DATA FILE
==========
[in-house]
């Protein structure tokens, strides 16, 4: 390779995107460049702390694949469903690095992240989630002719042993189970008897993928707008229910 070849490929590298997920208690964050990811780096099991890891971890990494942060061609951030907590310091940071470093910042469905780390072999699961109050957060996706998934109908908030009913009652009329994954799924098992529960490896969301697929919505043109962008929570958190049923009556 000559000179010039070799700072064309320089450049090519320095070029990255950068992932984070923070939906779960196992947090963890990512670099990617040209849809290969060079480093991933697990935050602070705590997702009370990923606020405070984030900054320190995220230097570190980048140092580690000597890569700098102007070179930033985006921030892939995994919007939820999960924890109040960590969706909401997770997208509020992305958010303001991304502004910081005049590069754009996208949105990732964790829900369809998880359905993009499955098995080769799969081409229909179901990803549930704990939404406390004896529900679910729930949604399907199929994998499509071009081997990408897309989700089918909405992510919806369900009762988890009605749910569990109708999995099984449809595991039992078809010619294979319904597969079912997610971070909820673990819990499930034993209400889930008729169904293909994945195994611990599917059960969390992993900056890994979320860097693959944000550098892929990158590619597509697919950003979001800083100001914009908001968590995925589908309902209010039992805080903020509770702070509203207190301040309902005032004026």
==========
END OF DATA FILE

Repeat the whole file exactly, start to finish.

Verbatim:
[in-house]
């Protein structure tokens, strides 16, 4: 390779995107460049702390694949469903690095992240989630002719042993189970008897993928707008229910 070849490929590298997920208690964050990811780096099991890891971890990494942060061609951030907590310091940071470093910042469905780390072999699961109050957060996706998934109908908030009913009652009329994954799924098992529960490896969301697929919505043109962008929570958190049923009556 000559000179010039070799700072064309320089450049090519320095070029990255950068992932984070923070939906779960196992947090963890990512670099990617040209849809290969060079480093991933697990935050602070705590997702009370990923606020405070984030900054320190995220230097570190980048140092580690000597890569700098102007070179930033985006921030892939995994919007939820999960924890109040960590969706909401997770997208509020992305958010303001991304502004910081005049590069754009996208949105990732964790829900369809998880359905993009499955098995080769799969081409229909179901990803549930704990939404406390004896529900679910729930949604399907199929994998499509071009081997990408897309989700089918909405992510919806369900009762988890009605749910569990109708999995099984449809595991039992078809010619294979319904597969079912997610971070909820673990819990499930034993209400889930008729169904293909994945195994611990599917059960969390992993900056890994979320860097693959944000550098892929990158590619597509697919950003979001800083100001914009908001968590995925589908309902209010039992805080903020509770702070509203207190301040309902005032004026």